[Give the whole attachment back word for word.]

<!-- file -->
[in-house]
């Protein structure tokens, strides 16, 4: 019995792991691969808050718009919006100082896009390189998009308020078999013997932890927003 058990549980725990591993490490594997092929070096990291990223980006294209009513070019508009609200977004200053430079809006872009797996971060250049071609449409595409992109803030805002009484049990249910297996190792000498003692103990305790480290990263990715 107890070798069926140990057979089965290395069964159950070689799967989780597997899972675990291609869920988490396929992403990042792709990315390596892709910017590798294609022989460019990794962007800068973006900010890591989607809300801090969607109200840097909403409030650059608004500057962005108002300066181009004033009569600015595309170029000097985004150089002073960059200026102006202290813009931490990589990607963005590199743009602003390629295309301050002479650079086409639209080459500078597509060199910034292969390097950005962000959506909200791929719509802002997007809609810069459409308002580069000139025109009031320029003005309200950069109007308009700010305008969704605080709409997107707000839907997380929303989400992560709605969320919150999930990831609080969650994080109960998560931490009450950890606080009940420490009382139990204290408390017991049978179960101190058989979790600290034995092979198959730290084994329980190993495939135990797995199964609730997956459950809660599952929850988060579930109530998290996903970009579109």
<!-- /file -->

[in-house]
């Protein structure tokens, strides 16, 4: 019995792991691969808050718009919006100082896009390189998009308020078999013997932890927003 058990549980725990591993490490594997092929070096990291990223980006294209009513070019508009609200977004200053430079809006872009797996971060250049071609449409595409992109803030805002009484049990249910297996190792000498003692103990305790480290990263990715 107890070798069926140990057979089965290395069964159950070689799967989780597997899972675990291609869920988490396929992403990042792709990315390596892709910017590798294609022989460019990794962007800068973006900010890591989607809300801090969607109200840097909403409030650059608004500057962005108002300066181009004033009569600015595309170029000097985004150089002073960059200026102006202290813009931490990589990607963005590199743009602003390629295309301050002479650079086409639209080459500078597509060199910034292969390097950005962000959506909200791929719509802002997007809609810069459409308002580069000139025109009031320029003005309200950069109007308009700010305008969704605080709409997107707000839907997380929303989400992560709605969320919150999930990831609080969650994080109960998560931490009450950890606080009940420490009382139990204290408390017991049978179960101190058989979790600290034995092979198959730290084994329980190993495939135990797995199964609730997956459950809660599952929850988060579930109530998290996903970009579109």